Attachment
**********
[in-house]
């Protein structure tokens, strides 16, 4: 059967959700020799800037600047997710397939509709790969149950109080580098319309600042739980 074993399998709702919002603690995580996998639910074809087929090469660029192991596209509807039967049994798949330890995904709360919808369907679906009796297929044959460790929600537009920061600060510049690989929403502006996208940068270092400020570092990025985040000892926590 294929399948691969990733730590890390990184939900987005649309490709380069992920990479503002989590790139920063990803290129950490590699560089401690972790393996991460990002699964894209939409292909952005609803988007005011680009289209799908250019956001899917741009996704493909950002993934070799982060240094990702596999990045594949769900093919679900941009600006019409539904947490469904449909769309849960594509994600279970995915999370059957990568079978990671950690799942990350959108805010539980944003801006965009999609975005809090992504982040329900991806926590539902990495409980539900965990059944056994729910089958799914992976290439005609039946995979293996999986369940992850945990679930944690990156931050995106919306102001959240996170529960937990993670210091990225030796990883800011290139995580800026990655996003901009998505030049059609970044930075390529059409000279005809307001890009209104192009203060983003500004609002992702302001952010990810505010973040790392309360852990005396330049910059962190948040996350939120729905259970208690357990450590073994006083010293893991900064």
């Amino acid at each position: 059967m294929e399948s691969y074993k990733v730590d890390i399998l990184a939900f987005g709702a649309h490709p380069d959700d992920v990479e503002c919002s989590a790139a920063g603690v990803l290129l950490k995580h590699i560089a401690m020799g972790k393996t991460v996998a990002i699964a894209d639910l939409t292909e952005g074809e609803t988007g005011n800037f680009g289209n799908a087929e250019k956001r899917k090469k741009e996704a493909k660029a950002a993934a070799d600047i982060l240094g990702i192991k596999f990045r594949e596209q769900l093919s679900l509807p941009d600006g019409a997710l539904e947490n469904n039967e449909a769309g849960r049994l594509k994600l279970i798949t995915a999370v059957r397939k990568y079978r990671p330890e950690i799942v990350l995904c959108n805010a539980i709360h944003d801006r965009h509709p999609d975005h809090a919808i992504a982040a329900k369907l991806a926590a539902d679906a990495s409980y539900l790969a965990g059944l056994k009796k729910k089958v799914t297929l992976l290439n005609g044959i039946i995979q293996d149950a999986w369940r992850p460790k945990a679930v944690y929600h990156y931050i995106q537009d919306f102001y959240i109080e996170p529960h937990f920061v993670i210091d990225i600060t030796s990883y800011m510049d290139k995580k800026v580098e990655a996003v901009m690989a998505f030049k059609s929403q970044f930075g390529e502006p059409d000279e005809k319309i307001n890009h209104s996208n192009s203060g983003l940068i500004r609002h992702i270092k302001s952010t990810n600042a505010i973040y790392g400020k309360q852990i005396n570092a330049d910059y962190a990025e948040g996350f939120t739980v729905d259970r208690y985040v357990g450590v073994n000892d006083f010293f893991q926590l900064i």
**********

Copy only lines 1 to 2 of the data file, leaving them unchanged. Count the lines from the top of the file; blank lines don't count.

[in-house]
């Protein structure tokens, strides 16, 4: 059967959700020799800037600047997710397939509709790969149950109080580098319309600042739980 074993399998709702919002603690995580996998639910074809087929090469660029192991596209509807039967049994798949330890995904709360919808369907679906009796297929044959460790929600537009920061600060510049690989929403502006996208940068270092400020570092990025985040000892926590 294929399948691969990733730590890390990184939900987005649309490709380069992920990479503002989590790139920063990803290129950490590699560089401690972790393996991460990002699964894209939409292909952005609803988007005011680009289209799908250019956001899917741009996704493909950002993934070799982060240094990702596999990045594949769900093919679900941009600006019409539904947490469904449909769309849960594509994600279970995915999370059957990568079978990671950690799942990350959108805010539980944003801006965009999609975005809090992504982040329900991806926590539902990495409980539900965990059944056994729910089958799914992976290439005609039946995979293996999986369940992850945990679930944690990156931050995106919306102001959240996170529960937990993670210091990225030796990883800011290139995580800026990655996003901009998505030049059609970044930075390529059409000279005809307001890009209104192009203060983003500004609002992702302001952010990810505010973040790392309360852990005396330049910059962190948040996350939120729905259970208690357990450590073994006083010293893991900064």